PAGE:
Gimbap is a Korean version of sushi , made from steamed white rice and various other ingredients ,be it vegetables or meat rolled in a sheet seaweed paper. The difference were ingredients in Gimbap usually cooked (meaning no raw fish) and Gimbap does not use vinegar in the rice mix (please correct me if I am wrong, this is based on my experience eating Gimbap in my Korea trip and also verified by a Korean friend of mine, though I noted there are many Gimbap recipe with vinegar and salt mix in the steam rice).
The name of Gimbap literally translated as seaweed rice (Seaweed sheet/Nori = Gim and Rice = Bap) and considered as one of the best fast food available for everyone and can be easily found anywhere.
I remember eating Gimbap for quick lunch at local eating place during my Seoul trip, whenever I don’t know what to order (due to language barrier) all I need to do is just to walk in to the store and mentioned the name or point to the Gimbap station and sign 1 Gimbap . Not sure whether it was by coincidence, the local eating place (not the big restaurant type) that I walk into, be it at the CBD area, or nearby train station normally have a corner/section nearby the entrance or kitchen where there will be a small table with Gimbap ingredients and an auntie standing there rolling Gimbap.
Back to the post, I went to Korean mart yesterday to look for yellow radish pickle (danmuji) which is one of the “must to have” ingredient for Gimbap and I return with a new recipe from an unknown Korean auntie that I bump into at the mart. Me and the auntie were queuing at the pickled food section waiting for the store attendance to serve us and the auntie start to converse with me in Korean in which I politely smile and said in English, sorry I don’t speak Korean. Upon hearing that the auntie nodded and then start to speak with me in Indonesian and ask what am I looking to buy ? I told her I want to buy the radish pickle.Then she ask another question, what am I planning to do with the pickle? I said to make Gimbap. And then she enthusiastically take a step closer to me and start to tell me on what to buy to make a good Gimbap.
At first I was a bit uncomfortable because I am not a conversational type of person, especially with stranger and also I found the auntie was a bit loud in her way of talking and I was a bit difficult to catch her accent and grammar. However looking at her shining faces and enthusiasm, I understand that she meant good and that was just her nature so I decided to accept her kindness in sharing her experience and recipe and I was grateful for that because I end up with a yummy and authentic Gimbap recipe.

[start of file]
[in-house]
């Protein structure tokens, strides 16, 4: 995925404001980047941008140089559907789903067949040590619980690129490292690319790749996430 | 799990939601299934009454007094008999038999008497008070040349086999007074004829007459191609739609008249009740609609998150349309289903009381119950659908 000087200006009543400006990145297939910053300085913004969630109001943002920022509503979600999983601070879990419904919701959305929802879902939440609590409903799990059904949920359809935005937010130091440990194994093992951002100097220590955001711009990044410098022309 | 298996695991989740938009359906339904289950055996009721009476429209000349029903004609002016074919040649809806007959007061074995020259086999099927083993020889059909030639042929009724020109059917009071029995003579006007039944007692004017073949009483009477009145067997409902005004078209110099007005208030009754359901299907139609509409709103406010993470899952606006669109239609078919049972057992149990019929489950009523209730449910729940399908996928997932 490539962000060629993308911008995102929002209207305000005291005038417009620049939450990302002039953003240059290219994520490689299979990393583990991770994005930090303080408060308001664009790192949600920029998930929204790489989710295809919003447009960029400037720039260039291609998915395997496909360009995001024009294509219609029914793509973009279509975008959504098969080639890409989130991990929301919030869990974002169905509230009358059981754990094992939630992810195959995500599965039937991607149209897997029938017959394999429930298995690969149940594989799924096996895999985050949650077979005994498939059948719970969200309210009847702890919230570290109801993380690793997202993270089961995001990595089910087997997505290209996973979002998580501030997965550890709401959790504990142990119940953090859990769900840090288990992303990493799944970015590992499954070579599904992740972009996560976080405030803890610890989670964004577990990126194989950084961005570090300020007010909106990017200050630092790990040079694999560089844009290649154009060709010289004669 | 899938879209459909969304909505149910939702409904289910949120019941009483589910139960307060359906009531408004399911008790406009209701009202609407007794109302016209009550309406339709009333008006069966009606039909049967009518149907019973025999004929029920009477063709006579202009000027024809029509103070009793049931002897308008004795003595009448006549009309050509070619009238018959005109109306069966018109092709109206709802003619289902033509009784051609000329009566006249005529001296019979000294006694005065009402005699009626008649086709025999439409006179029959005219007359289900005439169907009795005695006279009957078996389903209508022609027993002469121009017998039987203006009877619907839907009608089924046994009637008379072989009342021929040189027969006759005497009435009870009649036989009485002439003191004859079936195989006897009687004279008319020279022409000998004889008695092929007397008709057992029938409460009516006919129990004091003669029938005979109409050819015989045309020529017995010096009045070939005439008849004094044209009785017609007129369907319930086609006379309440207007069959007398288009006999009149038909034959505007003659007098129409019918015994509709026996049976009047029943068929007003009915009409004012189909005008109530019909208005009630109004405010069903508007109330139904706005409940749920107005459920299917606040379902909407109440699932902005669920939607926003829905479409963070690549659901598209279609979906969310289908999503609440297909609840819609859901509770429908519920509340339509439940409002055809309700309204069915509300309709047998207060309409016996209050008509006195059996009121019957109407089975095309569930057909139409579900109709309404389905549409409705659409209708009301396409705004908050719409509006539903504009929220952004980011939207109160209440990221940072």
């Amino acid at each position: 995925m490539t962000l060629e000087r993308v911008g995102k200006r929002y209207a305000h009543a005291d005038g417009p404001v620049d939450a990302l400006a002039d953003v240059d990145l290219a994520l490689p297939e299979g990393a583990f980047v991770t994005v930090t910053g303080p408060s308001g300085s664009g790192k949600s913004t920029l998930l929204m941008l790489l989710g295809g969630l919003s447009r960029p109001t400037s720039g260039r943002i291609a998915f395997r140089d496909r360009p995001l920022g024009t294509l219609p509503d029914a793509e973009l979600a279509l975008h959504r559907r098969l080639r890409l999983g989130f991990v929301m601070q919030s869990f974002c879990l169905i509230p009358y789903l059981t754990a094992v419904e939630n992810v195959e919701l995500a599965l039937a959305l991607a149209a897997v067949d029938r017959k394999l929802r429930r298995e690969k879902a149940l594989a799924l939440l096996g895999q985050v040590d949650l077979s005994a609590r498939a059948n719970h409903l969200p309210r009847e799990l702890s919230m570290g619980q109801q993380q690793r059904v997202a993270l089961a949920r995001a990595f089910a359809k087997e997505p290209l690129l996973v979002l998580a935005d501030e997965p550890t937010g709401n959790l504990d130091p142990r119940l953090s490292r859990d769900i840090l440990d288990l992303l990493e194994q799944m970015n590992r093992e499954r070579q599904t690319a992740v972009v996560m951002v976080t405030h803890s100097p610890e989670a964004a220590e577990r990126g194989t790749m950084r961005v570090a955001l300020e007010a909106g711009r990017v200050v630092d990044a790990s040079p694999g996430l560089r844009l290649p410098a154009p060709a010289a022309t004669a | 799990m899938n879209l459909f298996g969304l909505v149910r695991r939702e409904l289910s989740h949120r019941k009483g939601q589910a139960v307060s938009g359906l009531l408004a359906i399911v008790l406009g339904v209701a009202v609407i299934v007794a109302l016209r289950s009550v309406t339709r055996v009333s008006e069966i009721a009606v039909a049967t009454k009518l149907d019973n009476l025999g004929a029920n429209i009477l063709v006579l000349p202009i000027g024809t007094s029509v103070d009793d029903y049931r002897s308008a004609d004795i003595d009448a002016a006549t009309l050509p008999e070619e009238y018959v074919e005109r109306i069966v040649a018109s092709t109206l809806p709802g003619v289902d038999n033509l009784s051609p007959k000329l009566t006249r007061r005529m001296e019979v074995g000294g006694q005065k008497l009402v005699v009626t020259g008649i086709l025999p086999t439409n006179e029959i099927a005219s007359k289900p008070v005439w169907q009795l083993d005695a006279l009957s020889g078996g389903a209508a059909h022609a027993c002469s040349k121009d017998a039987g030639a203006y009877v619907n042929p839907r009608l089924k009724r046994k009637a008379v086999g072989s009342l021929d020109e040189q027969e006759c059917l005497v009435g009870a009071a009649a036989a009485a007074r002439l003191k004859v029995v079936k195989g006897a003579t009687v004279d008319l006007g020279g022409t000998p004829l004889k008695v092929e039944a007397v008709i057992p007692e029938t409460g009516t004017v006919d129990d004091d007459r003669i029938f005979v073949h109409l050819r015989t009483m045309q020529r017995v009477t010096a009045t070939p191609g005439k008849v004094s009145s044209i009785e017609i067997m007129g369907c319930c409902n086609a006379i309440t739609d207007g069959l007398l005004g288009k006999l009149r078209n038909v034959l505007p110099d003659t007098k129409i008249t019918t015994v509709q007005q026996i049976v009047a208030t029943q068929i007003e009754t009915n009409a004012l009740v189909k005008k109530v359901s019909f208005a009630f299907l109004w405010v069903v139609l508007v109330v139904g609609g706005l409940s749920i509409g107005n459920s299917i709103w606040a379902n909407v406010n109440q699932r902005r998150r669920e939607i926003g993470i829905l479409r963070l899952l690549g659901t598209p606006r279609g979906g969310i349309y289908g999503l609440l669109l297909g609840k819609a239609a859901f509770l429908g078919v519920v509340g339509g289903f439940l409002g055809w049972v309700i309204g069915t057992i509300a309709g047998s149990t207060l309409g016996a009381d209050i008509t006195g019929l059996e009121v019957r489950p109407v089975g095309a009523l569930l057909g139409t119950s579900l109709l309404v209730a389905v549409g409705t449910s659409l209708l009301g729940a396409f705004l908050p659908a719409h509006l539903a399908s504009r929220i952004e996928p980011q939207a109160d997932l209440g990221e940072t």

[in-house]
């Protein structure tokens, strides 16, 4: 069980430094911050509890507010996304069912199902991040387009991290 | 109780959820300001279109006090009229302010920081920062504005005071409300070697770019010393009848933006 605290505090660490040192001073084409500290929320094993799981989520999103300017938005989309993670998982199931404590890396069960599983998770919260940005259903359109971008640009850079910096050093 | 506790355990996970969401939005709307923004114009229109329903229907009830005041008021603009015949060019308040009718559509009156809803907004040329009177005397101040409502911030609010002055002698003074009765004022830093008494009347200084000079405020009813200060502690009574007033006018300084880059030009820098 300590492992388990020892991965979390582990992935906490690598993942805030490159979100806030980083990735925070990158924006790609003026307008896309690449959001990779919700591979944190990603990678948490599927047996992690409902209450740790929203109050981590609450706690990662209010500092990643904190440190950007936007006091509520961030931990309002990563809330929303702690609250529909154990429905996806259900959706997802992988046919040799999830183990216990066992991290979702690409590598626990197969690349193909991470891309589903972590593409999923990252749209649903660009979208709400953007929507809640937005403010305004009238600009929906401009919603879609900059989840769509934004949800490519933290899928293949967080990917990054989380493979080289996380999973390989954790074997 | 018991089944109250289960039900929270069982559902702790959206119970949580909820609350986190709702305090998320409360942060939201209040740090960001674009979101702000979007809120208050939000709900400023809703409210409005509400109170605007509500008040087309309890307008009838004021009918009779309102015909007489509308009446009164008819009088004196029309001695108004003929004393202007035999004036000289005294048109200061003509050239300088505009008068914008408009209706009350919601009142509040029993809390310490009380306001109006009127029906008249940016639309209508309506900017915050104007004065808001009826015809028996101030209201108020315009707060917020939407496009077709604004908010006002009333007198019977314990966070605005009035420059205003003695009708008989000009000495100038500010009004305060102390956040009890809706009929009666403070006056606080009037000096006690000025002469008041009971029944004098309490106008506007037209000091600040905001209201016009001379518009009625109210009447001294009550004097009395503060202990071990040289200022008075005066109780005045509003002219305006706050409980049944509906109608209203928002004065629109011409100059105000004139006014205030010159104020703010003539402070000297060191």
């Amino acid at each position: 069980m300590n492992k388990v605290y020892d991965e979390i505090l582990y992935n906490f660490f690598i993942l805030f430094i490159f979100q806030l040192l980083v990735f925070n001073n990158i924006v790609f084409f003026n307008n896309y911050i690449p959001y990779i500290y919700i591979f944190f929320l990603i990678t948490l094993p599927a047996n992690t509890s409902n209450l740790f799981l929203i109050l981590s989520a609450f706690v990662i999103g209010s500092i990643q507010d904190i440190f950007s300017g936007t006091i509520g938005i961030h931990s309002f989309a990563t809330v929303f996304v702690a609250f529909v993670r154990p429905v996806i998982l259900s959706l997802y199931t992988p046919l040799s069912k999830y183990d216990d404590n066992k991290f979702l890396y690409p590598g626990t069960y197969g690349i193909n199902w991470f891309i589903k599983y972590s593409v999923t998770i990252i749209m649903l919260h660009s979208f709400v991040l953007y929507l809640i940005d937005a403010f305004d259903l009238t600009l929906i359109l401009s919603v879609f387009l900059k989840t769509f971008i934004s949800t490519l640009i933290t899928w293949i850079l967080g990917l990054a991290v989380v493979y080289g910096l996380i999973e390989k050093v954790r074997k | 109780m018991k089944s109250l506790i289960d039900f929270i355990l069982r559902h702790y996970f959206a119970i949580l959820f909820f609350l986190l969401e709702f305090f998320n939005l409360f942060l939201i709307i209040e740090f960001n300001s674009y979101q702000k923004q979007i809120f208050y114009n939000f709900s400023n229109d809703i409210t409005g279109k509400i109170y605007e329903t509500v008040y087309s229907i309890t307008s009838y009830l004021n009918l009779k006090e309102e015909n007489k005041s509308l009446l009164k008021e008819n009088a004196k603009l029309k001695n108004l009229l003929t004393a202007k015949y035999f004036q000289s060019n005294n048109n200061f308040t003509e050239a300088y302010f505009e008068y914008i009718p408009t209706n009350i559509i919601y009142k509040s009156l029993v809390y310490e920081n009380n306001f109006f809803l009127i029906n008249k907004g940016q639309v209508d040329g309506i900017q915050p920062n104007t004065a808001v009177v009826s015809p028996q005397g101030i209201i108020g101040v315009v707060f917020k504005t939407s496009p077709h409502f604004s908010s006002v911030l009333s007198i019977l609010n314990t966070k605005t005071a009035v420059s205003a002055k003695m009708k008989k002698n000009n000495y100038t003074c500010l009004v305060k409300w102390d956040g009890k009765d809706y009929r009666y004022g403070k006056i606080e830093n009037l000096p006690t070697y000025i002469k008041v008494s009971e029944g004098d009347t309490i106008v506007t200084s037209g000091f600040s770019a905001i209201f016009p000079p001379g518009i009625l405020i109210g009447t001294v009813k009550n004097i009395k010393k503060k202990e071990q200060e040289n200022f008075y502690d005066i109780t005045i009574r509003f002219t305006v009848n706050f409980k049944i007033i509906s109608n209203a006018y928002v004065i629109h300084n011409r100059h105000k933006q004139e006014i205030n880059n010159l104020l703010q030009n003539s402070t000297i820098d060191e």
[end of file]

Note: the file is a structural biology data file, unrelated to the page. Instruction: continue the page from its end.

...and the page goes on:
Below is the result of my Gimbap
Key learning points (from an anonymous auntie) to make a good Gimbap :
- All ingredients should be nicely located in the center of the rice, so one should place the ingredients in the lower part and stack them them tightly close to each other.
- Brush a little of sesame oil on the ingredients and pat the ready rolls with a little sesame oil to give a glossy look
- Use lettuce instead of blanch spinach for better crunchiness
- Use burdock root (woo-ung in Korean)
- Eggs – I use 2 eggs, beat and mix them with a little salt, sesame oil and fry them, slice into strips
- Yellow pickled radish – cut into strips
- Korean burdock root (the one I use was the ready made one from Korean mart and already cut into strips)
- Carrot- cut into strips (either blanched or quick stir fry with a little sesame oil and salt)
- Cucumber – remove seeds and cut into strips
- A bunch of lettuces, cut into smaller pieces to match the size of other ingredients
- A portion of white rice – let it cool before place them on Nori, otherwise it will crumple the Nori
- 1 big sheet of Nori (Gim)
- Dash of sesame oil
Other common Gimbap ingredients : Crab stick / Kani stick, Avocado, Ham, Blanched spinach, Beef, Tuna, etc.
How to :
- wrap bamboo roll with plastic warp to keep them clean and then place 1 sheet of Nori on top of the bamboo roll.
- spread the steam rice evenly on top of the Nori and then follow by the ingredients (stack the ingredients, not to spread them on the rice) and then brush them with a little sesame oil.
- roll the gimbap gently using the bamboo roll, use a little rice to stick the edge of the Nori.
- Tap the rolled Gimbao with a little sesame oil for glossiness
- Cut into pieces
I did not take the step by step picture but basically it was almost the same with rolling sushi (pls check with earlier sushi post) or any Youtube video with the detail tutorial for reference.
Below is the photos of the rolled Gimbap, they looks good and delicious, thanks to anonymous auntie 🙂